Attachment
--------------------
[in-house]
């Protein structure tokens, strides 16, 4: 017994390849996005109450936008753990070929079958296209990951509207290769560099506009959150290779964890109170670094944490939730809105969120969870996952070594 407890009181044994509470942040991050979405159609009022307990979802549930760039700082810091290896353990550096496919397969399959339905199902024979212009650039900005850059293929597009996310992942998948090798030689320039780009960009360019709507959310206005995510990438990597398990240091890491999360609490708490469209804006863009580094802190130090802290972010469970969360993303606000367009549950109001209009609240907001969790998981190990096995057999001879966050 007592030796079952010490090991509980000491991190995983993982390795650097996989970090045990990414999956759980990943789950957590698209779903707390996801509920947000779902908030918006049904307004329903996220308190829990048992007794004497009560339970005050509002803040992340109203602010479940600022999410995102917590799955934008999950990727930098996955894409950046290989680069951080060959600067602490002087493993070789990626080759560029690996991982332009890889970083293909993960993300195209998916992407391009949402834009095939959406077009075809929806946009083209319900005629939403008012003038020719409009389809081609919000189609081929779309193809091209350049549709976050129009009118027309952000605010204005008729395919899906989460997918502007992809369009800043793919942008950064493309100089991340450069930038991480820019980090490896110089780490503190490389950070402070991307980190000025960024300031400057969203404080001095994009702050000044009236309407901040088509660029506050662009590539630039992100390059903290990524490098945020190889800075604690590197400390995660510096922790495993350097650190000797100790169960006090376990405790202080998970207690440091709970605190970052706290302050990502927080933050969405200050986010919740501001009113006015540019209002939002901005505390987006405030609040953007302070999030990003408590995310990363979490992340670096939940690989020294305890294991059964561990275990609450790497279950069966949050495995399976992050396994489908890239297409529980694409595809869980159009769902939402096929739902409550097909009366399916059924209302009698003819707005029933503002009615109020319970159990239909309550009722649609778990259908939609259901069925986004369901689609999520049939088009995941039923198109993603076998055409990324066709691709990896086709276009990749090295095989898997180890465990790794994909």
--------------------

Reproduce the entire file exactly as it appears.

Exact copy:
[in-house]
């Protein structure tokens, strides 16, 4: 017994390849996005109450936008753990070929079958296209990951509207290769560099506009959150290779964890109170670094944490939730809105969120969870996952070594 407890009181044994509470942040991050979405159609009022307990979802549930760039700082810091290896353990550096496919397969399959339905199902024979212009650039900005850059293929597009996310992942998948090798030689320039780009960009360019709507959310206005995510990438990597398990240091890491999360609490708490469209804006863009580094802190130090802290972010469970969360993303606000367009549950109001209009609240907001969790998981190990096995057999001879966050 007592030796079952010490090991509980000491991190995983993982390795650097996989970090045990990414999956759980990943789950957590698209779903707390996801509920947000779902908030918006049904307004329903996220308190829990048992007794004497009560339970005050509002803040992340109203602010479940600022999410995102917590799955934008999950990727930098996955894409950046290989680069951080060959600067602490002087493993070789990626080759560029690996991982332009890889970083293909993960993300195209998916992407391009949402834009095939959406077009075809929806946009083209319900005629939403008012003038020719409009389809081609919000189609081929779309193809091209350049549709976050129009009118027309952000605010204005008729395919899906989460997918502007992809369009800043793919942008950064493309100089991340450069930038991480820019980090490896110089780490503190490389950070402070991307980190000025960024300031400057969203404080001095994009702050000044009236309407901040088509660029506050662009590539630039992100390059903290990524490098945020190889800075604690590197400390995660510096922790495993350097650190000797100790169960006090376990405790202080998970207690440091709970605190970052706290302050990502927080933050969405200050986010919740501001009113006015540019209002939002901005505390987006405030609040953007302070999030990003408590995310990363979490992340670096939940690989020294305890294991059964561990275990609450790497279950069966949050495995399976992050396994489908890239297409529980694409595809869980159009769902939402096929739902409550097909009366399916059924209302009698003819707005029933503002009615109020319970159990239909309550009722649609778990259908939609259901069925986004369901689609999520049939088009995941039923198109993603076998055409990324066709691709990896086709276009990749090295095989898997180890465990790794994909």